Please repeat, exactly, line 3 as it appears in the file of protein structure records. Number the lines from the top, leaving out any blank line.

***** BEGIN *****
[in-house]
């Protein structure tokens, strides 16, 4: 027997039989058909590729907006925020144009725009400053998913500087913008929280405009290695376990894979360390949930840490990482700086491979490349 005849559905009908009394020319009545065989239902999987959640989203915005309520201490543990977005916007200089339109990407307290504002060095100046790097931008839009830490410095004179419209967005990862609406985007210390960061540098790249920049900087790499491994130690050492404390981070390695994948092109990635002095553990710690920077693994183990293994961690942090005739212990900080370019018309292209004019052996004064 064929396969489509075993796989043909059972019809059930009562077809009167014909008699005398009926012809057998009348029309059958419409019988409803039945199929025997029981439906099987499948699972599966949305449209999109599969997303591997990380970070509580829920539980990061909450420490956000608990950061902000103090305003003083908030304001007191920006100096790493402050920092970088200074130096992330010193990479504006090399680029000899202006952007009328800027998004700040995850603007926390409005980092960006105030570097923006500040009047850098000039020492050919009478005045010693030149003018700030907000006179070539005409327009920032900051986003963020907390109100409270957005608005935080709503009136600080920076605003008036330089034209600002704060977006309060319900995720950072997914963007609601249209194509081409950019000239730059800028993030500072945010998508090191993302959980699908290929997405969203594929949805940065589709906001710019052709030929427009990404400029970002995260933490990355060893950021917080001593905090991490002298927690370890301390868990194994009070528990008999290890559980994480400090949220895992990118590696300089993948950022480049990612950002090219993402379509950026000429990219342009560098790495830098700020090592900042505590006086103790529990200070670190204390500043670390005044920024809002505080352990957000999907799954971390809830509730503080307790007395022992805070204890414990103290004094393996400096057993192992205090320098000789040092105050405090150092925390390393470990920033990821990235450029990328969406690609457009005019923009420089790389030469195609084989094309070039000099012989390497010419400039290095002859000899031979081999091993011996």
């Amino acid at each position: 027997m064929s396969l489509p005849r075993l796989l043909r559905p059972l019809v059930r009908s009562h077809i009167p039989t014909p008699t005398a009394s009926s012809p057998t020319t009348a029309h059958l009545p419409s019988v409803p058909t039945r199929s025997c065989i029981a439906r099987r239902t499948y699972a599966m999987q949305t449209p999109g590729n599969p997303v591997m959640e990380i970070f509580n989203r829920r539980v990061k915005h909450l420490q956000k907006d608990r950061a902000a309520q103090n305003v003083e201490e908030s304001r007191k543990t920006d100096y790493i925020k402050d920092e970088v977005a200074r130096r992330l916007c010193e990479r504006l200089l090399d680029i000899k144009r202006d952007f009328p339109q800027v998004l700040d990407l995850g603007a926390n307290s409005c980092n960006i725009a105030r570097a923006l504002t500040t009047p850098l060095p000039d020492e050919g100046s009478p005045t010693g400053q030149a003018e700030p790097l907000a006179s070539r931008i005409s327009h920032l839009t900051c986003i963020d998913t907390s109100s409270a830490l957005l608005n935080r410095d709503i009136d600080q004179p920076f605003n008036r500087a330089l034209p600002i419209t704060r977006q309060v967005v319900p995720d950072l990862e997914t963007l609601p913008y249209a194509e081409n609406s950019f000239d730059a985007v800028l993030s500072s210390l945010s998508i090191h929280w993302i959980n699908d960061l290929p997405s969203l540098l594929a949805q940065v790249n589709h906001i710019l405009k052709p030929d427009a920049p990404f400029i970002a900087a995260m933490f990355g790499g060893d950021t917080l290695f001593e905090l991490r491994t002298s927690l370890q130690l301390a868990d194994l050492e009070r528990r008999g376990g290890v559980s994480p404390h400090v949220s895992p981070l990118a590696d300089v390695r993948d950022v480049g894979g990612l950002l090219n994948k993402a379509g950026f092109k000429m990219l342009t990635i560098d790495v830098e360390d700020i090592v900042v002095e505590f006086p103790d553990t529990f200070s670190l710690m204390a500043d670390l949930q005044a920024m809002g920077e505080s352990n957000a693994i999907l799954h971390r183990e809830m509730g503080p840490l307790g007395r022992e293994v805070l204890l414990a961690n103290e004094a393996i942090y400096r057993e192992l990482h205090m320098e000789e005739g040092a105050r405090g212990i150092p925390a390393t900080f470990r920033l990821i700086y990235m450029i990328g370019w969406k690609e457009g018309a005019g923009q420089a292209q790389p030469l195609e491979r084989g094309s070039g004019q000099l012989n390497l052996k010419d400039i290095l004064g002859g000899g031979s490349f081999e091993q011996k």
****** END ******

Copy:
């Amino acid at each position: 027997m064929s396969l489509p005849r075993l796989l043909r559905p059972l019809v059930r009908s009562h077809i009167p039989t014909p008699t005398a009394s009926s012809p057998t020319t009348a029309h059958l009545p419409s019988v409803p058909t039945r199929s025997c065989i029981a439906r099987r239902t499948y699972a599966m999987q949305t449209p999109g590729n599969p997303v591997m959640e990380i970070f509580n989203r829920r539980v990061k915005h909450l420490q956000k907006d608990r950061a902000a309520q103090n305003v003083e201490e908030s304001r007191k543990t920006d100096y790493i925020k402050d920092e970088v977005a200074r130096r992330l916007c010193e990479r504006l200089l090399d680029i000899k144009r202006d952007f009328p339109q800027v998004l700040d990407l995850g603007a926390n307290s409005c980092n960006i725009a105030r570097a923006l504002t500040t009047p850098l060095p000039d020492e050919g100046s009478p005045t010693g400053q030149a003018e700030p790097l907000a006179s070539r931008i005409s327009h920032l839009t900051c986003i963020d998913t907390s109100s409270a830490l957005l608005n935080r410095d709503i009136d600080q004179p920076f605003n008036r500087a330089l034209p600002i419209t704060r977006q309060v967005v319900p995720d950072l990862e997914t963007l609601p913008y249209a194509e081409n609406s950019f000239d730059a985007v800028l993030s500072s210390l945010s998508i090191h929280w993302i959980n699908d960061l290929p997405s969203l540098l594929a949805q940065v790249n589709h906001i710019l405009k052709p030929d427009a920049p990404f400029i970002a900087a995260m933490f990355g790499g060893d950021t917080l290695f001593e905090l991490r491994t002298s927690l370890q130690l301390a868990d194994l050492e009070r528990r008999g376990g290890v559980s994480p404390h400090v949220s895992p981070l990118a590696d300089v390695r993948d950022v480049g894979g990612l950002l090219n994948k993402a379509g950026f092109k000429m990219l342009t990635i560098d790495v830098e360390d700020i090592v900042v002095e505590f006086p103790d553990t529990f200070s670190l710690m204390a500043d670390l949930q005044a920024m809002g920077e505080s352990n957000a693994i999907l799954h971390r183990e809830m509730g503080p840490l307790g007395r022992e293994v805070l204890l414990a961690n103290e004094a393996i942090y400096r057993e192992l990482h205090m320098e000789e005739g040092a105050r405090g212990i150092p925390a390393t900080f470990r920033l990821i700086y990235m450029i990328g370019w969406k690609e457009g018309a005019g923009q420089a292209q790389p030469l195609e491979r084989g094309s070039g004019q000099l012989n390497l052996k010419d400039i290095l004064g002859g000899g031979s490349f081999e091993q011996k």